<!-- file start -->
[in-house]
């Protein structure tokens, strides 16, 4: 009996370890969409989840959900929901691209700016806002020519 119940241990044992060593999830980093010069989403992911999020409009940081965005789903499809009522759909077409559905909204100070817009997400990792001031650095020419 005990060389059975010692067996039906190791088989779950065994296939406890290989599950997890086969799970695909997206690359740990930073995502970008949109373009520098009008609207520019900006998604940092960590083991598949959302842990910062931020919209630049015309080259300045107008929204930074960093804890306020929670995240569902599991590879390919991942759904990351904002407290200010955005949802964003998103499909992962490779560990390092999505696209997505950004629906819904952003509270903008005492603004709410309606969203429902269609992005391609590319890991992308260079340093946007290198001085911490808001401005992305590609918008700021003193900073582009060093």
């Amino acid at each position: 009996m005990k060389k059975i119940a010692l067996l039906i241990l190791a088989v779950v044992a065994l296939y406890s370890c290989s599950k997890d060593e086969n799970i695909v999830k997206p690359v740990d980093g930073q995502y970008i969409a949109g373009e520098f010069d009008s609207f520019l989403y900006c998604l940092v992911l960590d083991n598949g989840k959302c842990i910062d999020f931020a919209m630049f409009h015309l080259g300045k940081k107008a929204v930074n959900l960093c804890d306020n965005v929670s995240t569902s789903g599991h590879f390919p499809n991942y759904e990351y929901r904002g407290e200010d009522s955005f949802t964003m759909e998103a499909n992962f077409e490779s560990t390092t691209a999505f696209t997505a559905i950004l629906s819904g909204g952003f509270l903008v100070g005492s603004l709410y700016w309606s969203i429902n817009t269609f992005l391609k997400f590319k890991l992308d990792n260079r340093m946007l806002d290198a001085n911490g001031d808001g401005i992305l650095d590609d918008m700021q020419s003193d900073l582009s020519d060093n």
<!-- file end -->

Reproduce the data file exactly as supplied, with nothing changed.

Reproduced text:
[in-house]
């Protein structure tokens, strides 16, 4: 009996370890969409989840959900929901691209700016806002020519 119940241990044992060593999830980093010069989403992911999020409009940081965005789903499809009522759909077409559905909204100070817009997400990792001031650095020419 005990060389059975010692067996039906190791088989779950065994296939406890290989599950997890086969799970695909997206690359740990930073995502970008949109373009520098009008609207520019900006998604940092960590083991598949959302842990910062931020919209630049015309080259300045107008929204930074960093804890306020929670995240569902599991590879390919991942759904990351904002407290200010955005949802964003998103499909992962490779560990390092999505696209997505950004629906819904952003509270903008005492603004709410309606969203429902269609992005391609590319890991992308260079340093946007290198001085911490808001401005992305590609918008700021003193900073582009060093």
């Amino acid at each position: 009996m005990k060389k059975i119940a010692l067996l039906i241990l190791a088989v779950v044992a065994l296939y406890s370890c290989s599950k997890d060593e086969n799970i695909v999830k997206p690359v740990d980093g930073q995502y970008i969409a949109g373009e520098f010069d009008s609207f520019l989403y900006c998604l940092v992911l960590d083991n598949g989840k959302c842990i910062d999020f931020a919209m630049f409009h015309l080259g300045k940081k107008a929204v930074n959900l960093c804890d306020n965005v929670s995240t569902s789903g599991h590879f390919p499809n991942y759904e990351y929901r904002g407290e200010d009522s955005f949802t964003m759909e998103a499909n992962f077409e490779s560990t390092t691209a999505f696209t997505a559905i950004l629906s819904g909204g952003f509270l903008v100070g005492s603004l709410y700016w309606s969203i429902n817009t269609f992005l391609k997400f590319k890991l992308d990792n260079r340093m946007l806002d290198a001085n911490g001031d808001g401005i992305l650095d590609d918008m700021q020419s003193d900073l582009s020519d060093n």